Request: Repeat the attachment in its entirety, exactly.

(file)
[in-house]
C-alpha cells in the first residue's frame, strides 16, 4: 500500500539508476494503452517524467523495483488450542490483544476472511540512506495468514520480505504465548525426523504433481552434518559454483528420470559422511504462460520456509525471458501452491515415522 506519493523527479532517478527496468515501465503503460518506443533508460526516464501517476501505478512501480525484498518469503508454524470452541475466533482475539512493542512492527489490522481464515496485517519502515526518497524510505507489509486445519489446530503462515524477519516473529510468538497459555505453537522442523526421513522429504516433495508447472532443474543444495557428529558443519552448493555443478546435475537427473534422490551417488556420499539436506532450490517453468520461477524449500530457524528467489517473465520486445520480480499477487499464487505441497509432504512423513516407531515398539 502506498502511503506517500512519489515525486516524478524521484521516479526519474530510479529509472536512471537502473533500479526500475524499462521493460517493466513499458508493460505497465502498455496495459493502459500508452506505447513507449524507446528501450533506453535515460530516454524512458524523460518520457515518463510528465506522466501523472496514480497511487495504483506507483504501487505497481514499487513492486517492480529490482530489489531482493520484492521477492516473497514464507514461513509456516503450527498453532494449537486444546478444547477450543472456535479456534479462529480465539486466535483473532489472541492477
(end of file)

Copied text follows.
[in-house]
C-alpha cells in the first residue's frame, strides 16, 4: 500500500539508476494503452517524467523495483488450542490483544476472511540512506495468514520480505504465548525426523504433481552434518559454483528420470559422511504462460520456509525471458501452491515415522 506519493523527479532517478527496468515501465503503460518506443533508460526516464501517476501505478512501480525484498518469503508454524470452541475466533482475539512493542512492527489490522481464515496485517519502515526518497524510505507489509486445519489446530503462515524477519516473529510468538497459555505453537522442523526421513522429504516433495508447472532443474543444495557428529558443519552448493555443478546435475537427473534422490551417488556420499539436506532450490517453468520461477524449500530457524528467489517473465520486445520480480499477487499464487505441497509432504512423513516407531515398539 502506498502511503506517500512519489515525486516524478524521484521516479526519474530510479529509472536512471537502473533500479526500475524499462521493460517493466513499458508493460505497465502498455496495459493502459500508452506505447513507449524507446528501450533506453535515460530516454524512458524523460518520457515518463510528465506522466501523472496514480497511487495504483506507483504501487505497481514499487513492486517492480529490482530489489531482493520484492521477492516473497514464507514461513509456516503450527498453532494449537486444546478444547477450543472456535479456534479462529480465539486466535483473532489472541492477